AIban Berg’s two best-known orchestral works naturally make headlines, but it’s the pieces that open this disc that set it apart from most of its competitors. Last year conductor Andrew Davis made orchestral versions of Berg’s two early scores – his Piano Sonata Op 1, completed in 1909 while he was studying with Schoenberg, and the unfinished Passacaglia on a theme of 12 notes, which is the only surviving substantial one. fragment (four minutes in length) of what might have been a symphony, conceived just before the outbreak of the First World War. Both pieces had been orchestrated and even recorded before but, as he writes in a liner note, Davis felt that these versions did not really evoke the Viennese sonic world of Mahler, Schoenberg, Zemlinsky and Schreker that Berg inhabited. at that time.
Certainly, his versions strongly connect this music not only with the composers who were its models, but also with Berg’s later scores, in particular the Three Pieces for Orchestra, which were composed around the same time as the Passacaglia. Presented in this way, the sonata particularly sounds more forward-looking, more Bergian, than it often does on the piano, while the Passacaglia clearly shows its connection to the work in the same form as Berg’s colleague and Schoenberg’s comrade, Anton Webern, had designated as his Op 1.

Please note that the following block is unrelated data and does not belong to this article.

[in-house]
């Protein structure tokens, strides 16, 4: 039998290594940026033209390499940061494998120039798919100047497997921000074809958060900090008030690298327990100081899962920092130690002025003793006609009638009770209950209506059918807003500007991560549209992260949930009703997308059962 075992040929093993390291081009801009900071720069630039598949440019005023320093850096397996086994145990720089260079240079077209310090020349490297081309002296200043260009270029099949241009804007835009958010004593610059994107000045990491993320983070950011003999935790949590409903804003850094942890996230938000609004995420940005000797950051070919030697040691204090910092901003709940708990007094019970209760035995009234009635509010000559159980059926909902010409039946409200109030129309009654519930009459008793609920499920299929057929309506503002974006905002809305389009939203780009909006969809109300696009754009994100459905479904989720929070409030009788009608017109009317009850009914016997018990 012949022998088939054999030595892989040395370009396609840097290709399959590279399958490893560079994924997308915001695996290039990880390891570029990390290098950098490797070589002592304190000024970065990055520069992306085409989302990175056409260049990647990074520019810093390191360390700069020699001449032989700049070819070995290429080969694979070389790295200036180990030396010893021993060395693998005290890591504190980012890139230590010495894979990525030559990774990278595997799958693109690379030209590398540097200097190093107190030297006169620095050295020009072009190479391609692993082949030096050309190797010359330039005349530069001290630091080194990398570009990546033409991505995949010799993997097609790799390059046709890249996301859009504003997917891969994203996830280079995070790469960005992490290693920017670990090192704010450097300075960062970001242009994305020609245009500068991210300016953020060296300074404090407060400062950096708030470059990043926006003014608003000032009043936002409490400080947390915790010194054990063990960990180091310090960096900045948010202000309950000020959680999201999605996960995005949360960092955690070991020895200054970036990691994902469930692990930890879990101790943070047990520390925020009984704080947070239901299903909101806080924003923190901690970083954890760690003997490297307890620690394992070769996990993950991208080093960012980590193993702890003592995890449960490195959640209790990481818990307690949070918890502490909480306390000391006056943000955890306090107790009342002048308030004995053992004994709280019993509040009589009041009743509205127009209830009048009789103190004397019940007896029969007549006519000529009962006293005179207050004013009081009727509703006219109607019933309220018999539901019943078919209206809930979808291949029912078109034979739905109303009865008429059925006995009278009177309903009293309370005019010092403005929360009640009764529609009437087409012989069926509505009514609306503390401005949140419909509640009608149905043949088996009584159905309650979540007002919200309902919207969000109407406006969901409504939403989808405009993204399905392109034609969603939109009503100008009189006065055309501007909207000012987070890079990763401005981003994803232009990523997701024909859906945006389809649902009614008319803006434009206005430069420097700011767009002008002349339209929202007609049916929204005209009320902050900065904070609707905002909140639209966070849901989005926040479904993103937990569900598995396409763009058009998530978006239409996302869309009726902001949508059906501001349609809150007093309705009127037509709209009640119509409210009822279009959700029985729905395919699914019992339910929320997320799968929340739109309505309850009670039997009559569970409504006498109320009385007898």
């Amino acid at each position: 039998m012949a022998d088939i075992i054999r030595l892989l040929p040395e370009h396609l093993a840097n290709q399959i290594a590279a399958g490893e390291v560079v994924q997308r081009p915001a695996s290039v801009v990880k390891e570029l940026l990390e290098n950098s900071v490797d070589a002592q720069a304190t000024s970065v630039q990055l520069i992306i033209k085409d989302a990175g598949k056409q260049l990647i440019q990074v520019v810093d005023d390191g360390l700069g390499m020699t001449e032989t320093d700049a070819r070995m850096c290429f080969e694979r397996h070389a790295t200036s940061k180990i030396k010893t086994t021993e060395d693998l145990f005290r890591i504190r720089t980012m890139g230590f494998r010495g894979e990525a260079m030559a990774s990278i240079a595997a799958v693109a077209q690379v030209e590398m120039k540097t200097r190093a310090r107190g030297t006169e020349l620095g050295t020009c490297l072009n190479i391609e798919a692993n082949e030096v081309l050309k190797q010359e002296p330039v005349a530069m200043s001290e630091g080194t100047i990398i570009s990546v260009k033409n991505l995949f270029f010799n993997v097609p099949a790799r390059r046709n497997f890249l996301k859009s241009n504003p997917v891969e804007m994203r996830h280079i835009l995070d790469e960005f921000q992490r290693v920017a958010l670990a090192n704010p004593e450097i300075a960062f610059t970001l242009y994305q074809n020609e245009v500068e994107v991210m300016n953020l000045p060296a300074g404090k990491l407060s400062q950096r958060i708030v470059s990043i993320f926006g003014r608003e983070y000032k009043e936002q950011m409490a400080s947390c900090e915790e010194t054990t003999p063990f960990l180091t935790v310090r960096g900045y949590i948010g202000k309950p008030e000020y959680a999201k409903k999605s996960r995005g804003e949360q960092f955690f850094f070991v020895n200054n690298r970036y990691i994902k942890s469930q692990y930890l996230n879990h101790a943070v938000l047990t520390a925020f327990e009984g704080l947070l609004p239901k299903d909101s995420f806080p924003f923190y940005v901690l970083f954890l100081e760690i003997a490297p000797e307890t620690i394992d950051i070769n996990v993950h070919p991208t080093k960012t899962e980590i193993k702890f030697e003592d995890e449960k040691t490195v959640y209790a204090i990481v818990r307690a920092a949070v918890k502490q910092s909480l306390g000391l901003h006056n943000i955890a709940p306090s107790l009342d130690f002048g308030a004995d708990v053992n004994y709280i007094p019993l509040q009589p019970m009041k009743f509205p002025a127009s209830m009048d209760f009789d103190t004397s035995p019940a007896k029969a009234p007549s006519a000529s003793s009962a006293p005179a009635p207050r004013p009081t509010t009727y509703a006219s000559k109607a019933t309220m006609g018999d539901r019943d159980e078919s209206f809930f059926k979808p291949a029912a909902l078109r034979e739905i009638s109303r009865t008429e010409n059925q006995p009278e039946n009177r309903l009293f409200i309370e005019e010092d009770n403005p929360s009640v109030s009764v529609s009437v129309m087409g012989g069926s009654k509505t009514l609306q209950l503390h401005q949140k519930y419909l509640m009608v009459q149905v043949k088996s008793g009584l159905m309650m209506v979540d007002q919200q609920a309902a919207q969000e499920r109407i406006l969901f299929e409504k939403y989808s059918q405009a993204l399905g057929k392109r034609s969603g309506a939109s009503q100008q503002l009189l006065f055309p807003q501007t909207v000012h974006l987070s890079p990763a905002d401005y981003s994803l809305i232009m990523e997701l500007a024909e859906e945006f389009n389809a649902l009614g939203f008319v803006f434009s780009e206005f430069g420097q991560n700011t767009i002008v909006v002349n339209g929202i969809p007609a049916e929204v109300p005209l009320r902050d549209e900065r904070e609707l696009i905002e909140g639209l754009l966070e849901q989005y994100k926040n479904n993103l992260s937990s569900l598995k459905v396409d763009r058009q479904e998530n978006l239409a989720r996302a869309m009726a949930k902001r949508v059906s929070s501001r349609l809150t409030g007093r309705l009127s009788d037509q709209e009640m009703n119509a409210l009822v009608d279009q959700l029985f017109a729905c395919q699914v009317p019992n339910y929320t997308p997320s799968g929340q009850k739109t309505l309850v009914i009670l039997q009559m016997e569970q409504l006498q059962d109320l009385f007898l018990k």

Emphasizing the connections, Davis follows these pieces with an increasingly intense narrative of the Three Pieces for Orchestra, fittingly fixing its center of gravity in the catastrophic final pages of the terrifying Marsch. Along with this, the performance of the Violin Concerto sounds rather soft and affectionate, with many of the score’s high angles smoothed out. The warm-toned soloist is James Ehnes, who can sometimes be a little too affectionate for some tastes, especially in the final set of variations; overall, however, it is a wonderfully idiomatic and accomplished Berg collection, with exceptional playing by the BBC Symphony Orchestra.
The other choice of the week
For their latest album Harmonia Mundi, Francois-Xavier Roth and The centuries follow their recording three years ago of an early version of Mahler’s First Symphony with what appears to be the very first recording on period instruments of the Fourth Symphony.
With Sabine Devieilhe as the soprano presenting the childlike vision of paradise in the last movement, Roth’s straightforward interpretation suits the symphony’s clean textures and classic proportions well, though one suspects that later episodes in his series Mahler, if it continues, will be more revealing.